There was a situation in my life that I think it was the most complicated for me by the time I was in college. I wanted to study and be in the college at the same time. As a consequence, due to the lack of time, in the second year of college, I think I was not approved in any course. I went to London with the idea that it would be easier to reconcile the two things - and in fact, it is because the society’s openness for the ones that have a job while studying is far higher than in Portugal. In my first year in London I didn’t manage to enter in the course I wanted so I started thinking, "Will this (taking a course in the university) ever work for me? I had already been in Porto for two years, now I have to waste one year more... “ But, in the following year, I applied again and got accepted! However, I was always with that awful thought in my head "This never ends… I will not be able to finish this.". It was hard, not only due to the fact I was working and studying at the same time but also because of the freedom we get both from a city like London and the college itself. In Portugal, I was accustomed to having classes in a rigorous schedule, and then there I was, free to choose to do whatever I wanted. I could choose to attend the classes or not ... and I was not going.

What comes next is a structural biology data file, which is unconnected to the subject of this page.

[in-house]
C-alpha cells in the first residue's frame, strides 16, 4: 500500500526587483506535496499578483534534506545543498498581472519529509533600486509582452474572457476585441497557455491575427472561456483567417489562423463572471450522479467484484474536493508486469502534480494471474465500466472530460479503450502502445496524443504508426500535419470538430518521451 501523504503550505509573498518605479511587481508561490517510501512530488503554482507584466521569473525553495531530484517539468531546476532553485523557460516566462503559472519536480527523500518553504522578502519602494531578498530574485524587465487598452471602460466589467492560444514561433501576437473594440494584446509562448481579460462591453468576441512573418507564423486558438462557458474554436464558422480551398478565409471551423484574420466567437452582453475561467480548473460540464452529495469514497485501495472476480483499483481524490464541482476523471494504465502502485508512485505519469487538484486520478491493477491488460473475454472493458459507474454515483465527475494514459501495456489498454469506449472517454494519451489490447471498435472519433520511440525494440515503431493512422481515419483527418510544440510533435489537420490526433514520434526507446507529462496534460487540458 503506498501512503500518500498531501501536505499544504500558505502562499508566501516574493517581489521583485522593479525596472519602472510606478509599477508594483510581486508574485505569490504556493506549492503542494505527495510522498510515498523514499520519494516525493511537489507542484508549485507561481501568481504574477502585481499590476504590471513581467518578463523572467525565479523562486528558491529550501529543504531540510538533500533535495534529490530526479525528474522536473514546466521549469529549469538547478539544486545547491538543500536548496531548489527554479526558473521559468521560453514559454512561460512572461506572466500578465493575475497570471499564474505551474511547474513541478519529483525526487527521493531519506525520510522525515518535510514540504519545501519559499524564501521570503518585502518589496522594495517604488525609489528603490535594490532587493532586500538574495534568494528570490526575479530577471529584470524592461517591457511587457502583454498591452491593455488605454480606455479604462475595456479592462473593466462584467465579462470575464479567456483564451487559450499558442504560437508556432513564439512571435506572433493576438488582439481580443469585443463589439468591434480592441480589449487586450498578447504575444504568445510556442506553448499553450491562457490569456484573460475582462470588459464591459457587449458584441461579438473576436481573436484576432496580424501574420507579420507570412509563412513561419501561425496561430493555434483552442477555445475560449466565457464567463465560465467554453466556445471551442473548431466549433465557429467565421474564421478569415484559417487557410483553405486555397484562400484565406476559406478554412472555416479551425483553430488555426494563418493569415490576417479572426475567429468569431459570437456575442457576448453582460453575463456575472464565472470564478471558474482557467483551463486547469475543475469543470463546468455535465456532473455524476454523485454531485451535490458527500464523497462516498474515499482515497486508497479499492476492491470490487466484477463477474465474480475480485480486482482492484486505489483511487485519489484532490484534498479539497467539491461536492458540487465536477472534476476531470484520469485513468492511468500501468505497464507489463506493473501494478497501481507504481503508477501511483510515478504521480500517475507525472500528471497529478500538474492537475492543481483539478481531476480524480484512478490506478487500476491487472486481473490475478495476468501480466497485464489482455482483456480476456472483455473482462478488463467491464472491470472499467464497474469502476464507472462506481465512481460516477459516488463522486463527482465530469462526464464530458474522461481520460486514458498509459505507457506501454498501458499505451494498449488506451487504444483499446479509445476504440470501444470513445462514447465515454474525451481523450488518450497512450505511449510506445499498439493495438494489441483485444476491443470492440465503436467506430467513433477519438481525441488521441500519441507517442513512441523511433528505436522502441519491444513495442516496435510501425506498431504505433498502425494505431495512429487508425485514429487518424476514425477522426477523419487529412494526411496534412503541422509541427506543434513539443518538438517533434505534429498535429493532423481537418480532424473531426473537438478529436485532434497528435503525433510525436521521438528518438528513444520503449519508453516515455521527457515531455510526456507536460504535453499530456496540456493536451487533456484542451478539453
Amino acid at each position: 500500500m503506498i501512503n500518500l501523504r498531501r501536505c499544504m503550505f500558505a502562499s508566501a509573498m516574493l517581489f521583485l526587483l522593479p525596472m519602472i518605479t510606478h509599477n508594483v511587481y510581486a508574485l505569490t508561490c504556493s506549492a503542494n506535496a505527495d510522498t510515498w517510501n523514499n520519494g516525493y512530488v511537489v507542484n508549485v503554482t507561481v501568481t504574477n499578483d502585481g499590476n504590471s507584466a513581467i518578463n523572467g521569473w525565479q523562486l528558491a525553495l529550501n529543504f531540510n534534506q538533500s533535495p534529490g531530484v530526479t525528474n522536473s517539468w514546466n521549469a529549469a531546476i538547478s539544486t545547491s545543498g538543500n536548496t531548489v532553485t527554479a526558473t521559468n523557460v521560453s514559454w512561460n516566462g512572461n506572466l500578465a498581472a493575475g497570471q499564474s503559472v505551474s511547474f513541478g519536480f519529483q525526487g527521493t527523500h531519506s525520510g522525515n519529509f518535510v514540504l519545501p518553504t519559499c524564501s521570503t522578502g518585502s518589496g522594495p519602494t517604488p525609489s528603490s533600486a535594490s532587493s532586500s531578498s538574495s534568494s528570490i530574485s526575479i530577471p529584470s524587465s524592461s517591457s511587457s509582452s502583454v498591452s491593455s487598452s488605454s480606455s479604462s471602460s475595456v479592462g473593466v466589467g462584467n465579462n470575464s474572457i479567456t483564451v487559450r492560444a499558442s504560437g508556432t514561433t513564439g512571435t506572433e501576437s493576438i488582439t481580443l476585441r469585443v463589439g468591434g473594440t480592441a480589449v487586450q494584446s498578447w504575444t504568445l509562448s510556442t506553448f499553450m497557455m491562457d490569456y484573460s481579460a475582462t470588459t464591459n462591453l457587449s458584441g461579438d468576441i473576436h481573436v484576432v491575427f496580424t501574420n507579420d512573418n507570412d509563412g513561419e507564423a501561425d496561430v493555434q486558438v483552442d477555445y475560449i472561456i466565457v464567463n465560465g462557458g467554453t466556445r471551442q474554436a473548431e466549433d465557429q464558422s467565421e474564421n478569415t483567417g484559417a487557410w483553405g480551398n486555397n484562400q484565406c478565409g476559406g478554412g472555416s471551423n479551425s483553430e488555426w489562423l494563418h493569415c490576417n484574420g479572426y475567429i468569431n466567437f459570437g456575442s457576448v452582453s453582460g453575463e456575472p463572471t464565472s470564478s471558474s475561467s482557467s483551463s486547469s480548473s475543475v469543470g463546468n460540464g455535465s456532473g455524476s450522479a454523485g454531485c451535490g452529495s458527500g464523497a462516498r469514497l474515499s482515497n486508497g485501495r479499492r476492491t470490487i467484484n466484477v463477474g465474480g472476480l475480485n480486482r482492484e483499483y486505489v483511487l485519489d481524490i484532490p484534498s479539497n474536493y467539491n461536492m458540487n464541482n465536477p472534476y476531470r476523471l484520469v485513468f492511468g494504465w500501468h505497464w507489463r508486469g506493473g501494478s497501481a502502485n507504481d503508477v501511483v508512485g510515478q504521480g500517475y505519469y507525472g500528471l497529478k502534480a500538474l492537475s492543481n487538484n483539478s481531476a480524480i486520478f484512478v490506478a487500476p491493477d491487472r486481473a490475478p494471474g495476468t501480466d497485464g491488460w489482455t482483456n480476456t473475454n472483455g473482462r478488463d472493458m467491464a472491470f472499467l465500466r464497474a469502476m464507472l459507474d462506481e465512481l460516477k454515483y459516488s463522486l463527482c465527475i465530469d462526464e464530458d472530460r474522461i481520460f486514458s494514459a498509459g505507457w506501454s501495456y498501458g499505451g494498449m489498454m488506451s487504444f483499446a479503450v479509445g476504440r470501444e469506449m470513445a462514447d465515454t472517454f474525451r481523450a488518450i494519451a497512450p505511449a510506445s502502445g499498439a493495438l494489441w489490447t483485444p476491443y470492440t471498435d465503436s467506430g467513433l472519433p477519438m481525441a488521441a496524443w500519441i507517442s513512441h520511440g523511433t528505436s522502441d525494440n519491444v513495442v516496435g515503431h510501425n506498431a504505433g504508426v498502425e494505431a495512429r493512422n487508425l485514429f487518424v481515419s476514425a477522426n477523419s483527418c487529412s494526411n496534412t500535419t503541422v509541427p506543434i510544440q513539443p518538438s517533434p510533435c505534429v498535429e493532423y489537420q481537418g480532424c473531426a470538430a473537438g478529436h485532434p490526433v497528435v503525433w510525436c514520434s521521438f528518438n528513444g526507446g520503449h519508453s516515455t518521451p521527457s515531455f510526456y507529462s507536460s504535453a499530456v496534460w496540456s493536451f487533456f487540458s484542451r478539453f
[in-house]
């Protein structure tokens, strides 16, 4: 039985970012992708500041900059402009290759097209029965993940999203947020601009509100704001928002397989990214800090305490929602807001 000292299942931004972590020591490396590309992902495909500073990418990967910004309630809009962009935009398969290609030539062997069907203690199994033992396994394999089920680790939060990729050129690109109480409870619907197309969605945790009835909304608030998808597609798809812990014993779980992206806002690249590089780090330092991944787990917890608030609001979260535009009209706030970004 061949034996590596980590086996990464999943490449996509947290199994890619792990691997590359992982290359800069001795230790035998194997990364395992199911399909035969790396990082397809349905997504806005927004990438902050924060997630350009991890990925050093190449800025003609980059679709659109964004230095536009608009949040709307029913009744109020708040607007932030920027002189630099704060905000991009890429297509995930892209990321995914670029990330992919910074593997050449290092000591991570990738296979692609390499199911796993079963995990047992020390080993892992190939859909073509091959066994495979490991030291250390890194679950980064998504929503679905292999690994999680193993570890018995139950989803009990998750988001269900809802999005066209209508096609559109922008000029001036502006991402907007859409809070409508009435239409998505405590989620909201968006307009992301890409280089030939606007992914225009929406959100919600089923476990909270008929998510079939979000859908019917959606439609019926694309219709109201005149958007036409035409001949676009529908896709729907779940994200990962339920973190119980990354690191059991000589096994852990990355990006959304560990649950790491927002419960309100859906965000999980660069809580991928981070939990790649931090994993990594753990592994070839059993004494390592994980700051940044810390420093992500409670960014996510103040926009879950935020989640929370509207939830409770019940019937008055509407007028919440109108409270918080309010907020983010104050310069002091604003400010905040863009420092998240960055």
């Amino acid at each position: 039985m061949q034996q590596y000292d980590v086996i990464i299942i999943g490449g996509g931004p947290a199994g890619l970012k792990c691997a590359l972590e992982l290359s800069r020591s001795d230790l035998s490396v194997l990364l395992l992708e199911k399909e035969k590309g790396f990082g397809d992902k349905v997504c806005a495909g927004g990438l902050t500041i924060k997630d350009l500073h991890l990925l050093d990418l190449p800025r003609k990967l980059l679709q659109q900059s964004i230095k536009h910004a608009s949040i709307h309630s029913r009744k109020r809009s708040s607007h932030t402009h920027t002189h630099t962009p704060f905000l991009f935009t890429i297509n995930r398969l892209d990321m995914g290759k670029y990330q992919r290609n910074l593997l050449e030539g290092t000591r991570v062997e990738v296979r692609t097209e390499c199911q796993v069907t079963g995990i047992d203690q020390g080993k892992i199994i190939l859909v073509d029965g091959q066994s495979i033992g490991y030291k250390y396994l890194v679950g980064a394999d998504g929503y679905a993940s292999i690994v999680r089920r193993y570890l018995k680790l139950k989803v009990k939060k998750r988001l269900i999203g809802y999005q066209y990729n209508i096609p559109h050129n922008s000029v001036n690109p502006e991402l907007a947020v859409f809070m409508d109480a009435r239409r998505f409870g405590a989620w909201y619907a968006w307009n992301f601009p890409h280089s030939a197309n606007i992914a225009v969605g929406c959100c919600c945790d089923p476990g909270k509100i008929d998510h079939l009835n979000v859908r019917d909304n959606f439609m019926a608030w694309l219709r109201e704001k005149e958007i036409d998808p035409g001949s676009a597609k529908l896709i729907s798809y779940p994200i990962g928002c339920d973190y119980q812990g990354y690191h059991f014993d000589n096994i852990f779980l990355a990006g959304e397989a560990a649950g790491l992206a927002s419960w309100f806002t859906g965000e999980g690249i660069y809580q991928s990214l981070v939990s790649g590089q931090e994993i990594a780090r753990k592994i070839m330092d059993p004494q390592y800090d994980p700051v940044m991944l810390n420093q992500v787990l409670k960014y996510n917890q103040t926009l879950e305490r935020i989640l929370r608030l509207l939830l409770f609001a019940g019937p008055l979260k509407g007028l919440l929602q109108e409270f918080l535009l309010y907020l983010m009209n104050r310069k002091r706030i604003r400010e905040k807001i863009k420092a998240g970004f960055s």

It made you think...


I think when I was in the last year there were times when I did not believe I was going to finish. I made the whole movie in my head that I could not finish it, I couldn't do it… you know. The failures were all happening in cascade: to give up my Engineering course in Porto, then not knowing if I would enter in the course in London... There were stages when I was very distressed and could not walk forward. The day I received the last grade from the previous exam... it was one of the most magnificent reliefs of my life. I thought to myself, "It's over, I can do stuff now.." I was feeling a great deal of weight back then, the fact that I went to London after convincing my parents that I was going to move to London to take that course... It was too much at once, and I was feeling that weight over my shoulders, so I thought “what if I couldn't finish it, what was I doing there?”